Alternate distro's are similarly efficient - I've got a FreeBSD-based box that runs my primary network with 4GB of RAM, and even loaded, it uses realistically about a half-GB, and that's with a fair amount of bells/whistles...

That team has done a good job on x86 all told... but I've found that OpenWRT can be just as efficient on a smaller memory footprint.


Thanks for the thoughts.

So it seems the only really useful way to use this spare 3.5G RAM would be building a huge local DNS cache with TLS.

I'll consider it!

You can't. A common DNS entry won't exceed 512 bytes. So 3.5GB can hold 7 million entries. I just queried some random domains, and most domains have a TTL of 7 days. So you would roughly have to query a million unique domains a day to use 3.5GB.

How about a transparent caching proxy? Although I admit it's a bit too late for that, as most sites are moving to https.

How about just being happy that you have some headroom left...

Wasting ressources just for the sake of it doesn't really improve your experience.


No, and not really the intended takeaway from my use of the phrase for example.

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A more useful way would be to run either a desktop/server distro or a bare-metal hypervisor on the hardware and run OpenWrt as a pure router/firewall (no services) in a container, and then your service hosts in other containers.


OpenWRT mainly targets small footprint and relatively "low-performance" targets and the distro is also tuned for that kind of devices. You can do some adjustments and change a few lines of code to improve the situtation in terms of optimization but if you want to have more features available you're probably better off looking for another distro.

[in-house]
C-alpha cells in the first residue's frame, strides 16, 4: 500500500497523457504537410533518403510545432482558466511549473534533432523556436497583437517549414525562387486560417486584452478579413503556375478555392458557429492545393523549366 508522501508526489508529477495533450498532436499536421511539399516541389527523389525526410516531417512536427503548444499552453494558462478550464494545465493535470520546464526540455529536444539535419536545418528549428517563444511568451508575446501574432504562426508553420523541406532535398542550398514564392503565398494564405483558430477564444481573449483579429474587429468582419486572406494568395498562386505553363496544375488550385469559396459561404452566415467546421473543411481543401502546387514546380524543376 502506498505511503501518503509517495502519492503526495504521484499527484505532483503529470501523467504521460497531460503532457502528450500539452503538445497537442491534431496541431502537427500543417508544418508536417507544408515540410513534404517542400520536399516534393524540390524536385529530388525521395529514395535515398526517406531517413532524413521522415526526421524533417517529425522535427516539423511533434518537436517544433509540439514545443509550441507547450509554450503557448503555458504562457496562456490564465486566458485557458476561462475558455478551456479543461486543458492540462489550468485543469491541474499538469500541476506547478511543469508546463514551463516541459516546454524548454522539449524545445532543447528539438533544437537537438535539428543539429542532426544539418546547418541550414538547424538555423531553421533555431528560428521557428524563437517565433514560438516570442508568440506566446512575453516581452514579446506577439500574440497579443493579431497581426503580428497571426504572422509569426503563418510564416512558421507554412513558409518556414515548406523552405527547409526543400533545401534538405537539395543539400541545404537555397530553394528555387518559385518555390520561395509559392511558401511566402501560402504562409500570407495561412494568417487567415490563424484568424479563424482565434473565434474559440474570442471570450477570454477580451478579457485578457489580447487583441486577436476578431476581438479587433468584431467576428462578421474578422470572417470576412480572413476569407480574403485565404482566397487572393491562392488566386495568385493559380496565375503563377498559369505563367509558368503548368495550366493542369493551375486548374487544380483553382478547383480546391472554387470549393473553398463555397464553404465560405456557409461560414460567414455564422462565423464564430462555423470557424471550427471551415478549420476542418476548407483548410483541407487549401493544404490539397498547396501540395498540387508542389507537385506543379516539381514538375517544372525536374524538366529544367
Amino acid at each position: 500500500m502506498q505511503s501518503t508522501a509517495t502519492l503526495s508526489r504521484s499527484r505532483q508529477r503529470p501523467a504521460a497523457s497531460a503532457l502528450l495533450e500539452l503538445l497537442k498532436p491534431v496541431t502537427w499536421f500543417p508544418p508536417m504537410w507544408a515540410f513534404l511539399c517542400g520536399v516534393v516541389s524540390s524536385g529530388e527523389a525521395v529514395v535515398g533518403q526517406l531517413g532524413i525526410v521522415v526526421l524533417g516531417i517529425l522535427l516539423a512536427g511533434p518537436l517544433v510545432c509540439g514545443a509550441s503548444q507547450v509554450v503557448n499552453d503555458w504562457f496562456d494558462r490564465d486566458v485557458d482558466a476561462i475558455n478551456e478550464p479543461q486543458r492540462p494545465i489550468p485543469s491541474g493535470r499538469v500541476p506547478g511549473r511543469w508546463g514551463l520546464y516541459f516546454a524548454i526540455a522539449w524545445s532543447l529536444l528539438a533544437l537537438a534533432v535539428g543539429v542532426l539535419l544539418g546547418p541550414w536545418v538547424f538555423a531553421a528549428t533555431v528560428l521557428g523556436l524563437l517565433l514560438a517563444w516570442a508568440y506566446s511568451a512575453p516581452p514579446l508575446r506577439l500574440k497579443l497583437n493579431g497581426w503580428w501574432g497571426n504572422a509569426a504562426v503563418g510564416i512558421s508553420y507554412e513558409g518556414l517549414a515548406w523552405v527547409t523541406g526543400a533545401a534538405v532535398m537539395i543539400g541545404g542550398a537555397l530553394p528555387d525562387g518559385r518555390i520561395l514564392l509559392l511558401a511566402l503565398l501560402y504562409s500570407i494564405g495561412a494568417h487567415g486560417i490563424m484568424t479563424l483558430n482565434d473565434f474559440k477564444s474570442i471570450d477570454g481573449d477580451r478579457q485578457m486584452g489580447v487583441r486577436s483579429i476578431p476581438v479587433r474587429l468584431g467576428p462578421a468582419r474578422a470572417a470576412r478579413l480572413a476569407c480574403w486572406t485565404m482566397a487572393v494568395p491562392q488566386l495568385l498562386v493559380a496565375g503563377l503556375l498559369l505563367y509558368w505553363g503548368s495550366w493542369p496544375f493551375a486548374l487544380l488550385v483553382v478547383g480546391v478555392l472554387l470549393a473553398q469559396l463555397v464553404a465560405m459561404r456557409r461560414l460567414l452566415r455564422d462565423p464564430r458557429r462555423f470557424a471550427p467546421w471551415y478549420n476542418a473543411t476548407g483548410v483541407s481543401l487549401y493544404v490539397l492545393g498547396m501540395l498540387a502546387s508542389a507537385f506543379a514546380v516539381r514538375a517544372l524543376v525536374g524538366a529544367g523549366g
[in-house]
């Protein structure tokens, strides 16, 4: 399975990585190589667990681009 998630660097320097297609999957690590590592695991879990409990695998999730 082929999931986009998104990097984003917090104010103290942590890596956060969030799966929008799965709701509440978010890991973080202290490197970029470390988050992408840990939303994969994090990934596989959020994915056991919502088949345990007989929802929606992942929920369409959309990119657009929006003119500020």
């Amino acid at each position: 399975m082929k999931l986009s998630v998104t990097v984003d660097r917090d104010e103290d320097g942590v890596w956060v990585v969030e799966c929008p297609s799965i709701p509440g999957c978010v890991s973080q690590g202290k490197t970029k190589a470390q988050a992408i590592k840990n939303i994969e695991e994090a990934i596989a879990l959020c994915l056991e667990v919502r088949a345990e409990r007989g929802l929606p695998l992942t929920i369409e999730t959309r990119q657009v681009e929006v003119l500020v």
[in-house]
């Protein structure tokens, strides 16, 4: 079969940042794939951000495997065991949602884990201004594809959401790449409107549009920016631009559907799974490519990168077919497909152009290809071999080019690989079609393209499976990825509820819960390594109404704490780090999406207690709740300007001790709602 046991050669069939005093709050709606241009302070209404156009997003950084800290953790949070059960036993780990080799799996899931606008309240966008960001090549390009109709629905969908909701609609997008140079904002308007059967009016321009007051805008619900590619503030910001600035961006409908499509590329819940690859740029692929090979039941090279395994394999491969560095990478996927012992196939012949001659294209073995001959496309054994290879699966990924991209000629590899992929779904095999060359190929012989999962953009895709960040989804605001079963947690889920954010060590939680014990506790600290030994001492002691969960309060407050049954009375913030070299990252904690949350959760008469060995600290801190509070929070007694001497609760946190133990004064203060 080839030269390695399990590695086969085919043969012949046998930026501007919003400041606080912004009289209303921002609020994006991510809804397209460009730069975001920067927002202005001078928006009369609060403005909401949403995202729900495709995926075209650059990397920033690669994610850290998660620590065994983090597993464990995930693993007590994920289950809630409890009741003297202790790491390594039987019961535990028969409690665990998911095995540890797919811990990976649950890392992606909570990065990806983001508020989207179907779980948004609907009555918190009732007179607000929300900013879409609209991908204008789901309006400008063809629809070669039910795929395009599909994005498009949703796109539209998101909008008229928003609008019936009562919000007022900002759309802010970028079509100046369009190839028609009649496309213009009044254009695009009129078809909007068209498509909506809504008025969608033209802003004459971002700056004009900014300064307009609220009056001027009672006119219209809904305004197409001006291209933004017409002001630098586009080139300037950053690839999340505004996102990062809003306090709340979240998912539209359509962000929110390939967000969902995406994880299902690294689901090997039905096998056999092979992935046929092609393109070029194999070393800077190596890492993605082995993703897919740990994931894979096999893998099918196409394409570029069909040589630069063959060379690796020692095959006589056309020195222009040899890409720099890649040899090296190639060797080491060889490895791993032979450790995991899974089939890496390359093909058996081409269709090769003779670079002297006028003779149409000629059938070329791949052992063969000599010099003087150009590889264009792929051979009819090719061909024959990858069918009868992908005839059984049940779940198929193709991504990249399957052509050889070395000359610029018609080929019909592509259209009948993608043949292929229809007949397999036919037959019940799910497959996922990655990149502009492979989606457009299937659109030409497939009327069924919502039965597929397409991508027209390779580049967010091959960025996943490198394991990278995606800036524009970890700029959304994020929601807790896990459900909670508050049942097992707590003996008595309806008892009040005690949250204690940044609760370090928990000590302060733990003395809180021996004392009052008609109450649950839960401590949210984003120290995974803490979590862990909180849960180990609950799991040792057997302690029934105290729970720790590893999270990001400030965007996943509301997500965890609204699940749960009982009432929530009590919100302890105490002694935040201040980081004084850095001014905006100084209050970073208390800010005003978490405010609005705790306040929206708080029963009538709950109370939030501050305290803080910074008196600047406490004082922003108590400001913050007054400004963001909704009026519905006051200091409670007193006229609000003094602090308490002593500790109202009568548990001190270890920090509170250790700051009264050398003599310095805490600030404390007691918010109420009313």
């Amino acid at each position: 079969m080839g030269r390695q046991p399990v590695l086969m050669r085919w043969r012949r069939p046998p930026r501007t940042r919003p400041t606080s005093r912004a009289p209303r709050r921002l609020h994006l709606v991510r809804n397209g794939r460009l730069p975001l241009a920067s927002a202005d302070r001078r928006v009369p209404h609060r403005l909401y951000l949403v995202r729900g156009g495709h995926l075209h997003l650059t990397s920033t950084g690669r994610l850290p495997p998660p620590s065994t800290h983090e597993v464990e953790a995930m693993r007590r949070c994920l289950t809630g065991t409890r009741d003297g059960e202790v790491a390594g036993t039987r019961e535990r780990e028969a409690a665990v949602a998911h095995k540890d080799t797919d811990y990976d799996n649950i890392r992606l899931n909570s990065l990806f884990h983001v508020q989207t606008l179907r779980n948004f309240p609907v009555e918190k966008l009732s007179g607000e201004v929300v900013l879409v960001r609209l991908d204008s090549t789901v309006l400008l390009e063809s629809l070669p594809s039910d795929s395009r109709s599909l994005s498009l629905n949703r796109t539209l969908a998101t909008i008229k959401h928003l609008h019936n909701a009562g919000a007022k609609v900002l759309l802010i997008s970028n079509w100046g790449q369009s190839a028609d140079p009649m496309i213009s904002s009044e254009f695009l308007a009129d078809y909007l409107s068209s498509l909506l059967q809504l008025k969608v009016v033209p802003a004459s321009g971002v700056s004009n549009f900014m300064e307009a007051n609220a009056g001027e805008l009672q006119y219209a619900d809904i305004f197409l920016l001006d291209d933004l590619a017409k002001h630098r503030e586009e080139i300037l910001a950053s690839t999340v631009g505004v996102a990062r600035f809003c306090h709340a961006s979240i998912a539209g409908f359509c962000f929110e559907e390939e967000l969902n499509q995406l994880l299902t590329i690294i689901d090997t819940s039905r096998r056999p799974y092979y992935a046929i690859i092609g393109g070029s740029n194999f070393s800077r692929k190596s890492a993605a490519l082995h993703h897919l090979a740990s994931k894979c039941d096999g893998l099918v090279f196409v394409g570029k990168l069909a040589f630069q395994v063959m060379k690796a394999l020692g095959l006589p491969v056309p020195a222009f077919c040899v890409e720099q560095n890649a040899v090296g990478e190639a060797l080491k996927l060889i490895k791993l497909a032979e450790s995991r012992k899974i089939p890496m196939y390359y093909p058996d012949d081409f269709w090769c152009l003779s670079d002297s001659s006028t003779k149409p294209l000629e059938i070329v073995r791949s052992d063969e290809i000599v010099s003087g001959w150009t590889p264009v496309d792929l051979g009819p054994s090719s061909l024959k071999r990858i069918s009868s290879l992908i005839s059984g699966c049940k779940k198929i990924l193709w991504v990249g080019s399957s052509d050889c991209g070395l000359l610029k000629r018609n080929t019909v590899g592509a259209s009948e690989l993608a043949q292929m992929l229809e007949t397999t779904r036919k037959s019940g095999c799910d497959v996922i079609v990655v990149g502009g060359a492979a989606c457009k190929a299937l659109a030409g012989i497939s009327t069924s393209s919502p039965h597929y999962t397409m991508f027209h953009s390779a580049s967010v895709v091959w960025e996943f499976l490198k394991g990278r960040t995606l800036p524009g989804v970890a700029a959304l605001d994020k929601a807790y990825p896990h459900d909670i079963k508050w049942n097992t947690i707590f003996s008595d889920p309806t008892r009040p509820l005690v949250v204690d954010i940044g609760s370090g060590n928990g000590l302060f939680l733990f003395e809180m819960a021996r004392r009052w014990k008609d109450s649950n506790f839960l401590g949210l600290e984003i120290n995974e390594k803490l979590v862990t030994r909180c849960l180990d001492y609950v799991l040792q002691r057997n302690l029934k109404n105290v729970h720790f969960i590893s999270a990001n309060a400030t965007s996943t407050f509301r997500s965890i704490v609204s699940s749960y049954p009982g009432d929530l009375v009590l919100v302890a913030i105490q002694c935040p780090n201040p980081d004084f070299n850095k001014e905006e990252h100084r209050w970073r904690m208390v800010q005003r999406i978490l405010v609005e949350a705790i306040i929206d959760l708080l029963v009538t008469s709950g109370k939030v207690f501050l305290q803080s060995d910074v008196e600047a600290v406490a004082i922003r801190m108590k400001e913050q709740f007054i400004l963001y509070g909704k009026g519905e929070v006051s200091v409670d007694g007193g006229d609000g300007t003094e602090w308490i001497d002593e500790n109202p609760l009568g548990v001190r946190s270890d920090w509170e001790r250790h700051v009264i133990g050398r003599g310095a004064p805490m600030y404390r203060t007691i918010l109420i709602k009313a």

another way to say this is you can install say Debian or Arch or similar, run some higher requirement services there, and route using Openwrt in a container or VM on that system.

Out of curiosity has anyone tried OpenWrt in a system container like systemd-nspawn or LXC or whatnot?

Some great suggestions, however not quite my use-case.

I've started using Intel NUC IOT devices for routing/AP type jobs. These are cheap, low power, high temperature range and compact. They tend to be quite processor restricted (Intel Atom single/dual cores at ~1.4Ghz) however are almost always supplied with 4GB RAM modules.

I guess maybe this is where the LEDE schism started (focusing on wider array of embedded) and I don't want to open that wound, but there is an argument that as Flash and RAM is becoming very cheap as a commodity, available Flash and RAM on IOT/microPC devices is going to start going up-up-up.

I would love, for example, that OpenWRT could start supporting larger more intensive packages, things like Unifi Controller/Unifi Video. I do think there is a gap in the market here, because the other resource constraint on the NUC devices is the embedded storage is only 4GB. So it's bizarrely massively over-sized for OpenWRT, yet at the same time, barely enough to run Ubuntu Server 18.06 with UniFi video installed (in order to get it to install I had to install package-by-package and clean APT each time, as the size of the archives plus the installed packages pushed it over the 3.5G available).

Maybe a fork to two builds... one targeted at router hardware, one targeted at IOT hardware?

That's why you have distros like pfsense etc? :wink: